The nucleotide sequences of segment 9 of SRBSDV and RBSDV were downloaded for the GenBank database, and there was high homology of genome sequence between SRBSDV with RSBDV (74.2~74.9% identity of segment 9) . Sequence multi-alignment was analyzed by software suite of DNAMAN (Lynnon Biosoft Inc, USA). Primers in the low homology regions segment 9 of SRBSDV were designed in comparison with RBSDV (Figure 1) and by using nucleotide sequence of segment 9 of SRBSDV (EU784843) as target template sequence. Primers, which are specific to SRBSDV, were designed using DNASTAR software (DNASTAR, Inc, USA), and comparison analysis was performed with the sequence in the GenBank nucleotide database by nucleotide BLAST (http://www.ncbi.nlm.nih.nog/).
Recombinant plasmid preparation
The target fragments of Segment 9 of SRBSDV genome were amplified by the designed primers (Table 2) in 20 μl volume solution, which consisted of 2 μl of the above cDNA, 2.5 μl of PCR Buffer, 0.5 μl of dNTP (10 mmol/l), 1.5 μl of each primer (10 μmol/l), 0.5 μl of Taq DNA polymerase (5U/l) (Takara Bio Inc, China) and 13 μl of sterilized water. PCR reaction was carried out under the following conditions: 94°C for 5 min, followed by 35 cycles at 94°C for 30 s, 58°C for 30 s, 70°C for 30 s, and a final extension at 70°C for 10 min. The PCR products were analyzed by 1.5% agarose gel electrophoresis.
Ten PCR reactions were conducted for eliminating artifacts with controls (no cDNA). The target PCR products were cut from the agrose gel and recycled by a commercial kit (TIANgel Midi Purification Kit, Tiangen Biotech (Beijing) Co., Ltd, China) according to manufacturer’s guidelines.
The plasmid was constructed by inserting the PCR product into the pGEM-T Easy Vector (Promega) according to kit introduction, and then the recombinant was transformed into competent E. coli JM109 cells. The cells containing recombinant plasmid were selected by ampicillin (50 mg/L) and verified by PCR and sequence. The recombinant plasmid DNA was extracted using TIANprep Mini Plasmid Kit (Tiangen Biotech (Beijing), Co., Ltd, China).
The recombinant plasmid was quantified by absorbance at OD260 nm on a spectrophotometer (Tu-1901, China) and the copy numbers were calculated according to the formula . Copies/ μl=6×1023 copies/ mol×(C/MW) (C: plasmid concentration [measured by ultraviolet spectrophotometer at 260 nm], MW: molecular weight, g/mol). PCR was performed according to the manufacturer’s instruction (TransStart™ Green qPCR SuperMix UDG, Transgen Biotech Co., Ltd, China). The real-time PCR reaction conditions were as follows: 50°C for 2 min, 95°C for 10 min, 35 cycles of 95°C for 15 s, 58°C for 30 s, and 72°C for 30 s, with a CFX96 Thermal cycler (Bio-Red, USA). The 25 μl real-time PCR mixture contained 1 μl cDNA as template (gradient dilution to proper copies of recombinant plasmid), 0.5 μl each sense and anti-sense primer (to a final concentration at 0.2 μM), 12.5 μl 2×Transstart Green qPCR SuperMix UDG, 10.5 μl ddH2O. For each experiment, negative control was simultaneously performed by a non-template reaction in triplicate. The specificity of the real-time PCR was confirmed by amplicons size in 1% (W/V) agarose gel.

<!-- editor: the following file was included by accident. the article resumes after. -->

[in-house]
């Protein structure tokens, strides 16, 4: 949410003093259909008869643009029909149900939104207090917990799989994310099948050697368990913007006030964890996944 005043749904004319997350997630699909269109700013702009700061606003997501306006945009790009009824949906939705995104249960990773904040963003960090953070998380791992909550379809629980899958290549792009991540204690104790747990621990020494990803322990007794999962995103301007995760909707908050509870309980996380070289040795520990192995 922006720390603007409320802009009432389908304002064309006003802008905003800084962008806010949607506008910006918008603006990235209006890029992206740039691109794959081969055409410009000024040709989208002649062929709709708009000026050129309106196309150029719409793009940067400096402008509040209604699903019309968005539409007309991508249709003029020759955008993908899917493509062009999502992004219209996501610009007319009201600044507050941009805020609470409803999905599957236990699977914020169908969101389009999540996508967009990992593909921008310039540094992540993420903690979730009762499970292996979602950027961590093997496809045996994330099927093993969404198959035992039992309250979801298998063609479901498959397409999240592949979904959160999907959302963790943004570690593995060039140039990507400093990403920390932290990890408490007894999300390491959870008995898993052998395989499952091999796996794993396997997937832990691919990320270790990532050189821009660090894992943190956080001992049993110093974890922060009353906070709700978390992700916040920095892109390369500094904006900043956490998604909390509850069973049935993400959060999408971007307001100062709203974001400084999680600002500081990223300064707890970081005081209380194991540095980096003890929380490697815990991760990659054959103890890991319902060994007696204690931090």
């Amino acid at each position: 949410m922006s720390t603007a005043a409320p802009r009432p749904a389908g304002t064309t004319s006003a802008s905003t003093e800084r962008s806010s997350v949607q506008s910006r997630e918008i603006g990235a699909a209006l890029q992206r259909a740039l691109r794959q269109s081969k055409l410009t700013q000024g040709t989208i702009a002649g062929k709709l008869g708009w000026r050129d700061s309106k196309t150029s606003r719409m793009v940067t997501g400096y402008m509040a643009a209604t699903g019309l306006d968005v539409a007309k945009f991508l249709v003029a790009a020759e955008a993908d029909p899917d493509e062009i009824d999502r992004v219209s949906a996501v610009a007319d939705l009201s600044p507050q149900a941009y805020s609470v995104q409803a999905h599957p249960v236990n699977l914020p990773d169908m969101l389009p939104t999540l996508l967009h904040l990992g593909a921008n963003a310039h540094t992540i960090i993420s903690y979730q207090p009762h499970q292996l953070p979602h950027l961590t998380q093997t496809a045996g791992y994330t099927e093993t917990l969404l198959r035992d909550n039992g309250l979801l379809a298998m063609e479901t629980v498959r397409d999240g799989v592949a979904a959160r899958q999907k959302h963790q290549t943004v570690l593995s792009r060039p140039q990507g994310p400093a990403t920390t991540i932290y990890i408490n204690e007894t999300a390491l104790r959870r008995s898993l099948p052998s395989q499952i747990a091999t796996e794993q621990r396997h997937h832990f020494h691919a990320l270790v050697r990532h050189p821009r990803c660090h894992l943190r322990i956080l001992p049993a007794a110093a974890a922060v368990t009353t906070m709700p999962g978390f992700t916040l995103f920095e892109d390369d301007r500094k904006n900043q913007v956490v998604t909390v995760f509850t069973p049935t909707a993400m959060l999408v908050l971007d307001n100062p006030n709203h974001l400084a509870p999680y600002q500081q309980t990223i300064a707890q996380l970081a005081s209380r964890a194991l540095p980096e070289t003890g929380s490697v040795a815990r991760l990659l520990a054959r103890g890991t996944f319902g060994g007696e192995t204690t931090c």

Threshold cycle (Ct) values were determined at the fluorescence threshold line and arithmetic mean of the triplicate values was calculated. Samples were considered positive only if Ct value was <35 for all replicates .
Determination of sensitivity and reproducibility of real-time RT-PCR
Serially gradient positive plasmids (4.04×102-4.04×107 copies/μl) were used as templates to determine the sensitivity of the real-time PCR. Intra-assay variability was tested by running a single real-time PCR using four different series in triplicate. Inter-assay variability was determined by running two separate real-time PCR by each dilution in triplicate. Statistical analysis was performed using DPS software (version 12.1) , and the mean value, Standard Deviation (SD) and Co-efficient Of Variation (CV) were used to evaluate the reproducibility of the real-time PCR.
Conventional RT-PCR of SRBSDV form field rice samples
The conventional RT-PCR was amplified at 569 bp fragment in Segment 9 of SRBSDV genome by using reported protocol previously . The 50 μl mixture contained 2 μl RNA extracted from samples, 2 μl PrimeScript 1 step Enzyme Mix, 25 μl 2×1 step buffer, 1 μl each primer (20 μM) (Sense: 5’-TTACAYCAAGCACTTTGCGAGG-3’, anti-sense: 5’-GGATTACAACAHACAC AMCGAAA-3’), complement ddH2O (pre-treated by 0.1% DEPC) to final volume. The thermal protocol consisted of 50°C for 30 min, 94°C for 3 min, 30 cycles of 94°C for 30 s, 53°C for 30 s, and 72°C for 50 s, with a final extension step at 72°C. RT-PCR products were testified in agarose gel.
Specificity of real-time RT-PCR
The specificity of primers of real-time RT-PCR was assessed using nucleotide BLAST (http://ncbi.nlm.nih.gov/), and both primers had no significant homology for other sequences of genus Fujivirus group 2, including the highest homology species of RBSDV. In order to verify the specificity of primers between SRBSDV and RBSDV, conventional RT-PCR was performed in duplicate and electrophoresis in agarose gel (Figure S1). PCR by both specific primers have expected target and distinct specified band from SRBSDV infected rice sample, however no from RBSDV infected rice sample. The band was purified and sequenced, the each sequence was highly homology to SRBSDV using nucleotide BLAST (Figure S2).